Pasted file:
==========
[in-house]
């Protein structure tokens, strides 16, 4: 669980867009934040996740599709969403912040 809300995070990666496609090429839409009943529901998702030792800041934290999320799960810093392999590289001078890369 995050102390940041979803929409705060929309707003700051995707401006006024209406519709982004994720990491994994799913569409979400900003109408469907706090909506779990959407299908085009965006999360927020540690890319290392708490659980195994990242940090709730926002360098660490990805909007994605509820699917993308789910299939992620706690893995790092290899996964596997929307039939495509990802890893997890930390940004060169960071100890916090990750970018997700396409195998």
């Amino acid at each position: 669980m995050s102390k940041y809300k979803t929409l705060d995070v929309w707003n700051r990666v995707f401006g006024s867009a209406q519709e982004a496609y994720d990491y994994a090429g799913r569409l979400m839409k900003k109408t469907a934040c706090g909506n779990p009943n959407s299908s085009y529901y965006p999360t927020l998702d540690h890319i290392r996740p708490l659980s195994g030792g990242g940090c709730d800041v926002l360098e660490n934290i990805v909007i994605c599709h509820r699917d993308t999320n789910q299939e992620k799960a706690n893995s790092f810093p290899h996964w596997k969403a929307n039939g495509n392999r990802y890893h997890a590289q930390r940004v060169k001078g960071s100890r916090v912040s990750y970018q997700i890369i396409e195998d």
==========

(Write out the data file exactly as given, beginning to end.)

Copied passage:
[in-house]
């Protein structure tokens, strides 16, 4: 669980867009934040996740599709969403912040 809300995070990666496609090429839409009943529901998702030792800041934290999320799960810093392999590289001078890369 995050102390940041979803929409705060929309707003700051995707401006006024209406519709982004994720990491994994799913569409979400900003109408469907706090909506779990959407299908085009965006999360927020540690890319290392708490659980195994990242940090709730926002360098660490990805909007994605509820699917993308789910299939992620706690893995790092290899996964596997929307039939495509990802890893997890930390940004060169960071100890916090990750970018997700396409195998």
């Amino acid at each position: 669980m995050s102390k940041y809300k979803t929409l705060d995070v929309w707003n700051r990666v995707f401006g006024s867009a209406q519709e982004a496609y994720d990491y994994a090429g799913r569409l979400m839409k900003k109408t469907a934040c706090g909506n779990p009943n959407s299908s085009y529901y965006p999360t927020l998702d540690h890319i290392r996740p708490l659980s195994g030792g990242g940090c709730d800041v926002l360098e660490n934290i990805v909007i994605c599709h509820r699917d993308t999320n789910q299939e992620k799960a706690n893995s790092f810093p290899h996964w596997k969403a929307n039939g495509n392999r990802y890893h997890a590289q930390r940004v060169k001078g960071s100890r916090v912040s990750y970018q997700i890369i396409e195998d």